HomeFeatured VehiclesPick of the Day: 1969 Oldsmobile 4-4-2 W32

Pick of the Day: 1969 Oldsmobile 4-4-2 W32

A W-Machine a mother could learn to love


Just like Chevrolet’s Camaro Z/28, Oldsmobile applied an ordering code to its performance options. Most famous is the W30 package for 1966-72 4-4-2s, but there was a one-year-only W-Machine that was an unusual take on the performance market. That car, a 1969 4-4-2 W32 Sports Coupe, is our Pick of the Day. This Oldsmobile is listed for sale on by a dealership outside Philadelphia. (Click the link to view the listing)

In case you’re not in-the-know, the Camaro Z/28 received its name from its ordering code, as the press often referred to it as the “Z28 Special Performance Package.” That being said, a road test in the March 1967 issue of Car and Driver was titled “Chevrolet Camaro Z-28,” so it’s no wonder Chevrolet branded the package.

Image courtesy of the GM Heritage Center

Oldsmobile did a similar thing with the W30 package for the 4-4-2. From 1966-72, W30-equipped cars could be counted as offering the highest specifications for the 4-4-2. Starting in 1968, Oldsmobile started to get more aggressive promoting the W30. Though brochures called it the Force-Air Induction package, the press often referred to it as the W30 option. Seeing an opportunity, Oldsmobile began marketing the W30 and the F-85/Cutlass S W31 small-block as part of Dr. Oldsmobile’s W-Machines. Several months into the model year, a new W32 package was added to the W-Machine roster.

The W32 has been a difficult package to understand since its inception. The best way to frame it requires looking at the standard 4-4-2 engine. This 400ci V8 was rated at 350 horsepower when equipped with the standard three-speed manual transmission, but order an automatic and horsepower dropped to 325. Why Olds did this is anyone’s guess, but it didn’t help the brand’s performance reputation on the street.

The W32 was basically the standard 350-horse 400 with high-performance equipment – a street W, if you will. “Designed to give prospects maximum performance in a street automatic package,” claimed Oldsmobile in a marketing bulletin, suggesting this “’street automatic’ will have strong sales appeal for the 4-4-2 enthusiast prospects.” Included with the W32 were the following:

  • Outside air ducts, induction hoses, and special dual intake air cleaner.
  • Heavy-duty water pump with aluminum fan and special fan clutch.
  • New ignition distributor.
  • Special duration/lift performance camshaft.
  • W32 front fender decals.

Mandatory options when ordering W32 included:

  • M40 Turbo Hydramatic Transmission
  • G80 Limited slip differential with G92 3.42 axle
  • P37 F60x15 Super Wide Oval fiberglass belt tires and 7-inch wide Super Sport [sic] wheels or P81 F70x14 red-stripe fiberglass belted tires
  • G88 3.91:1 or G89 4.33:1 axles are no-cost options
  • V02 Heavy-duty radiator with G92 axle ratio
  • V01 Heavy-duty radiator with G88 or G89 axle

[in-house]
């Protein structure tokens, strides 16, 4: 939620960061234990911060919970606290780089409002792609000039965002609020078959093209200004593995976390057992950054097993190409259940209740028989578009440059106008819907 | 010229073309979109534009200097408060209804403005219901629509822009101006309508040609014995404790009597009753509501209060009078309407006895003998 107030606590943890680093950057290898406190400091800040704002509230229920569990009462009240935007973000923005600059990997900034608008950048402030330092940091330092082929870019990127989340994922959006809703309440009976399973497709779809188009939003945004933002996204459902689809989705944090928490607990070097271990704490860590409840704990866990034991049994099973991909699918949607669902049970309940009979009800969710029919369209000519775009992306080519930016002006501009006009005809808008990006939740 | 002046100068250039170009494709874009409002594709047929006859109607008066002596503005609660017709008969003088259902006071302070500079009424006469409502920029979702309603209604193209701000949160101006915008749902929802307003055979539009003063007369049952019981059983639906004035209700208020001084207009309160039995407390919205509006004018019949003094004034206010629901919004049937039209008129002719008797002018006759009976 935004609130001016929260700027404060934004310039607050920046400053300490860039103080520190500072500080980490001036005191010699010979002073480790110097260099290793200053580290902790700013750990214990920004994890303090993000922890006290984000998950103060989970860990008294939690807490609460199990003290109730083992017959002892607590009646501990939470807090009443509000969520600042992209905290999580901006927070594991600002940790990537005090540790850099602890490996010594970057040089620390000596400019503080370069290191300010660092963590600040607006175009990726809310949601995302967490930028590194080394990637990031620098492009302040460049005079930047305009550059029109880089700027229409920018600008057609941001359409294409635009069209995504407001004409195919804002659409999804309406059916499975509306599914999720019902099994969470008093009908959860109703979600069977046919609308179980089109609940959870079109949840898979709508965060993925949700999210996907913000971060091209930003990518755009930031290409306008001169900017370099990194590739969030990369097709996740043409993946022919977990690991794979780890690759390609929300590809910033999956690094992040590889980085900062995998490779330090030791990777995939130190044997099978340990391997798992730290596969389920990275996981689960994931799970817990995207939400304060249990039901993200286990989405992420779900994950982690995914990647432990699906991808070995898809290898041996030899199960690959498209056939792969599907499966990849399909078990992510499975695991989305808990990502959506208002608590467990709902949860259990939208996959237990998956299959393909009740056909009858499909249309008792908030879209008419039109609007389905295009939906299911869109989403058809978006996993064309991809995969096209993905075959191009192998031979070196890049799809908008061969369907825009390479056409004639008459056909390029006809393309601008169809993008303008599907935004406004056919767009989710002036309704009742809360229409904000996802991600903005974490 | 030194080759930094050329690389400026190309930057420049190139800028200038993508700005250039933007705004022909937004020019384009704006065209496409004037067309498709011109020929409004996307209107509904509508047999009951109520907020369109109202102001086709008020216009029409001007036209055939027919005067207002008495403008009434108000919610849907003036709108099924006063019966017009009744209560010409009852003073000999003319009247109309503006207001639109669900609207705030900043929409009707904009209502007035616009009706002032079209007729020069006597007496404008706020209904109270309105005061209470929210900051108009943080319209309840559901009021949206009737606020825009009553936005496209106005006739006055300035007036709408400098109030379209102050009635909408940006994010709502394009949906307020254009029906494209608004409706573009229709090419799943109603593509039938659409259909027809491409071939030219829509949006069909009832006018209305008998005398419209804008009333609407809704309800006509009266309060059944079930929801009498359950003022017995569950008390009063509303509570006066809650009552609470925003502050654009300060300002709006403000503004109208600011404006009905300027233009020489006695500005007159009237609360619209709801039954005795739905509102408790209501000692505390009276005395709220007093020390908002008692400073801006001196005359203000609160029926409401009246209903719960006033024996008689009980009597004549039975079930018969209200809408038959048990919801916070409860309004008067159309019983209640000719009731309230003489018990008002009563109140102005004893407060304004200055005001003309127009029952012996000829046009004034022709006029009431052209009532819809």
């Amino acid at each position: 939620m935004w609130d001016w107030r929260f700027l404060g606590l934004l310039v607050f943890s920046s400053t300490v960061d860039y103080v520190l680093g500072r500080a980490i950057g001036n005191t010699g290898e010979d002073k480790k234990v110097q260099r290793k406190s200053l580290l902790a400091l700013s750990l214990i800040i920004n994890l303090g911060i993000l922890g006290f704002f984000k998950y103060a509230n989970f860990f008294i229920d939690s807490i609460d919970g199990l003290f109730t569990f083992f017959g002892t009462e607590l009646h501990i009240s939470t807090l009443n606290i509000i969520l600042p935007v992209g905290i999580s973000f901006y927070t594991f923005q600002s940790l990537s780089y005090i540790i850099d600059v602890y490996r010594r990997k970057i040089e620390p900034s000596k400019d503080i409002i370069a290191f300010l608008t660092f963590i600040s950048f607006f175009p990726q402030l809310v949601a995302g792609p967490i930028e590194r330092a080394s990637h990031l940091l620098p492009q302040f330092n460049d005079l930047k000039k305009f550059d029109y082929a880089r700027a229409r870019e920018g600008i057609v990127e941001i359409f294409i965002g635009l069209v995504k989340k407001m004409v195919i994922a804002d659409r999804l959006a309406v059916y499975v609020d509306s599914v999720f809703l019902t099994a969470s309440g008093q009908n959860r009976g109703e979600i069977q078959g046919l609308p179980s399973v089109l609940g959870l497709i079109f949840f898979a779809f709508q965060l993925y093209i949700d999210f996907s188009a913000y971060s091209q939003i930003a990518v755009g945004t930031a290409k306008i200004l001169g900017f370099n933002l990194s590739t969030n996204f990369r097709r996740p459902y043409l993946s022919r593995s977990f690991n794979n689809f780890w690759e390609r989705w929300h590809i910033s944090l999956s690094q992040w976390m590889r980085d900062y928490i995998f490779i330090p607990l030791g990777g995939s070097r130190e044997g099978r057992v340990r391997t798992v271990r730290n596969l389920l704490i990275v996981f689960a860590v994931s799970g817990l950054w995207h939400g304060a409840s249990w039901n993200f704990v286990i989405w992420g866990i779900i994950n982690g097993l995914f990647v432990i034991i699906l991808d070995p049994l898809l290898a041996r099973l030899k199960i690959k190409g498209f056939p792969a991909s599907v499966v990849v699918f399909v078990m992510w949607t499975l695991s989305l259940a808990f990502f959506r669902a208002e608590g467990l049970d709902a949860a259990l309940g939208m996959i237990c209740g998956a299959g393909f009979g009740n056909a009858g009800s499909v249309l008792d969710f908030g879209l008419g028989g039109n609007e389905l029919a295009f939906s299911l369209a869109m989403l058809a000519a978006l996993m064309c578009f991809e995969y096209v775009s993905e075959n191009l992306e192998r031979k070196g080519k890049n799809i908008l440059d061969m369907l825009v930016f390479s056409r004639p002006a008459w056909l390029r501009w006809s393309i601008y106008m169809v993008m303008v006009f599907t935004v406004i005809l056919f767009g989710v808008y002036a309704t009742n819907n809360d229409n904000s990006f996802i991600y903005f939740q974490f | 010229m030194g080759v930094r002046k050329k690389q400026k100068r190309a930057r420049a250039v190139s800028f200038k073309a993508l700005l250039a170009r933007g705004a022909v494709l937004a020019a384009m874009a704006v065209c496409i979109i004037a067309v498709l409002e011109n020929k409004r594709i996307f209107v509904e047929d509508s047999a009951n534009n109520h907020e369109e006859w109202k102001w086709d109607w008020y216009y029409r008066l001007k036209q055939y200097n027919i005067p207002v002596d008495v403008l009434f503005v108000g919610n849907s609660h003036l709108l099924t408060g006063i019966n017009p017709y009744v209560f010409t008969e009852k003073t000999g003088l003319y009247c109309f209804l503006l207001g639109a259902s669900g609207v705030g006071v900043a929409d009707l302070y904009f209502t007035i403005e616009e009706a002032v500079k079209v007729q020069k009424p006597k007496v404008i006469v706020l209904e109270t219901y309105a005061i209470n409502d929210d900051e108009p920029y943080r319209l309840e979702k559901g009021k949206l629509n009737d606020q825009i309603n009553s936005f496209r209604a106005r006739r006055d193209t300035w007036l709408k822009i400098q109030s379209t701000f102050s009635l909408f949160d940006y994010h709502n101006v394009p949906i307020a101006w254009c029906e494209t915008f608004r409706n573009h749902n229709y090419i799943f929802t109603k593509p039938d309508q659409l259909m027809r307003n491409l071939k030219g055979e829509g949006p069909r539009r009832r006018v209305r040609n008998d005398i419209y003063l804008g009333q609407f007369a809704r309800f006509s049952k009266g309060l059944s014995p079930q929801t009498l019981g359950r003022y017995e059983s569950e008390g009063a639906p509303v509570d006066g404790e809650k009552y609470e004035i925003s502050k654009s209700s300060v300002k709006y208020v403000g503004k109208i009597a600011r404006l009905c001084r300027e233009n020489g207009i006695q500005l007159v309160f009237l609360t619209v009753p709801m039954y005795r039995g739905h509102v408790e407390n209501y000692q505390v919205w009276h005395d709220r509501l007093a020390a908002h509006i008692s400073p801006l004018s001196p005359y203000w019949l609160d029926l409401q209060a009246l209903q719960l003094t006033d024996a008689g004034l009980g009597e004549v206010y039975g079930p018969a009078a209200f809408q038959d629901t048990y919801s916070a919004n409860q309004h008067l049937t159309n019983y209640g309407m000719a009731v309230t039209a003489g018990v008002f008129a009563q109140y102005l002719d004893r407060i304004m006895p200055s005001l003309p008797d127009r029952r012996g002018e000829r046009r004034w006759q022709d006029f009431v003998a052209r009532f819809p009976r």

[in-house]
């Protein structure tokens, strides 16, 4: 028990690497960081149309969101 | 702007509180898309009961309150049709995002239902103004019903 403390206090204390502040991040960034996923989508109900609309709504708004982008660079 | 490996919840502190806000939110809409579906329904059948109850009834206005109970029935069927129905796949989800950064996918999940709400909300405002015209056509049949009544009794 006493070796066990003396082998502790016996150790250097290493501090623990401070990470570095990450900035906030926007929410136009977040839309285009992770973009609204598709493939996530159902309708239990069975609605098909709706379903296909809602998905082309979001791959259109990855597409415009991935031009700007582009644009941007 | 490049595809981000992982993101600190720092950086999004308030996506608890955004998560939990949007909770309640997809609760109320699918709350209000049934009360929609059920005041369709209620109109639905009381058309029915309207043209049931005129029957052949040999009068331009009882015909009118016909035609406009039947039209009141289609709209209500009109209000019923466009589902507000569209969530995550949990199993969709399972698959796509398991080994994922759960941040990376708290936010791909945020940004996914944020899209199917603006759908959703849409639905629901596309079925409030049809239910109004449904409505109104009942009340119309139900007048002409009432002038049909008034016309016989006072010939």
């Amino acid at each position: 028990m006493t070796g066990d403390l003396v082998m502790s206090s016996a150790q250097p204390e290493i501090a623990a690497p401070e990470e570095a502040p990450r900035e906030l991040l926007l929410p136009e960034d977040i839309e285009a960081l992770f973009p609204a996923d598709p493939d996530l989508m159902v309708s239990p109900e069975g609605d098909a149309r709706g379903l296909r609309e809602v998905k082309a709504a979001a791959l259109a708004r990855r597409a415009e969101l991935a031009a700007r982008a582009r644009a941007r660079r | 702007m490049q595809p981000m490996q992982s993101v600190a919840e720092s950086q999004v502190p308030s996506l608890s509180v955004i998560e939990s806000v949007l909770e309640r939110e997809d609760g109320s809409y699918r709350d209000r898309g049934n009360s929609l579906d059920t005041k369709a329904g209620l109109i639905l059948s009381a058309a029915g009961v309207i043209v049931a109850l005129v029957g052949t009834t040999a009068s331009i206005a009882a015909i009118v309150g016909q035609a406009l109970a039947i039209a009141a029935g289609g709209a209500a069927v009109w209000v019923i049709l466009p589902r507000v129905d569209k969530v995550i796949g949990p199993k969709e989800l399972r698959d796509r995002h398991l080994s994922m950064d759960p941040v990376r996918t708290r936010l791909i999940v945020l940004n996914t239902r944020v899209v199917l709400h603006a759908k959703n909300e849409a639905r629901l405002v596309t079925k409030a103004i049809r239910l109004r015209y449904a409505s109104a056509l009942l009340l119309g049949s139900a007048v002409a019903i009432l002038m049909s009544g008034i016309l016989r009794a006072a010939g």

Options not available with W32:

  • A93 Power door locks
  • C60 Air conditioner
  • Y72 Engine cooling equipment

The first factory shipments were scheduled towards the end of January 1969. By the end of July, Oldsmobile had only built 297 W32s, divided among 25 Sports Coupes (with B-pillar), 247 Holiday Coupes (hardtop), and 25 Convertibles.

This Glade Green metallic 1969 Oldsmobile 4-4-2 is one of the 25 W32 Sports Coupes. It has received a frame-off rotisserie restoration that retains all its factory components including carburetor, distributor, water pump, and aluminum fan with clutch. “The interior is period-correct with ebony black bucket seats and rear bench seat,” says the seller. “The steering wheel fronts Rally Pac instrumentation including a 120-mph speedometer, 7000-rpm tachometer with inset clock, and readouts for fuel level, coolant temperature, and oil pressure.” Other features include console, AM radio, rear speakers, power steering, and power front disc brakes. Wheels are reproduction Hurst items.

Aside from the W30 red fender wells and rear trunk stripes, the restoration of this 4-4-2 appears to be faithful to factory, and Steve Minore’s Rocket Report certification adds to this Olds’ pedigree beyond the included GM of Canada documentation and window sticker. How many miles would you add to the 995 post-resto miles currently on the odometer? Snap this up for $84,900 and tell us!

Click here for this Pick of the Day.

Diego Rosenberg
Diego Rosenberg
Lead Writer Diego Rosenberg is a native of Wilmington, Delaware and Princeton, New Jersey, giving him plenty of exposure to the charms of Carlisle and Englishtown. Though his first love is Citroen, he fell for muscle cars after being seduced by 1950s finned flyers—in fact, he’s written two books on American muscle. But please don’t think there is a strong American bias because foreign weirdness is never far from his heart. With a penchant for underground music from the 1960-70s, Diego and his family reside in metropolitan Phoenix.


  1. I had a 1969 442 Convertible back in the 70s, Red with a white interior , with a white to. Nice car, no stripes, never came with them! Bad color, boring…also bad wheels, should have kept the originals, that “Quitey ..Klinked as you drove it slow. The little aluminum trim rings that fit in the holes in the wheels, made that sound,they were lose fitting, plus the chrome beauty rings look a lot better than what’s on this car. Not stock!!! Wheels look Plastic.. not worth the $$ To many miles on it! also the red striped tires look bad…not stock! maybe worth $20,000 on a good day. Canadian car, rust, for sure??


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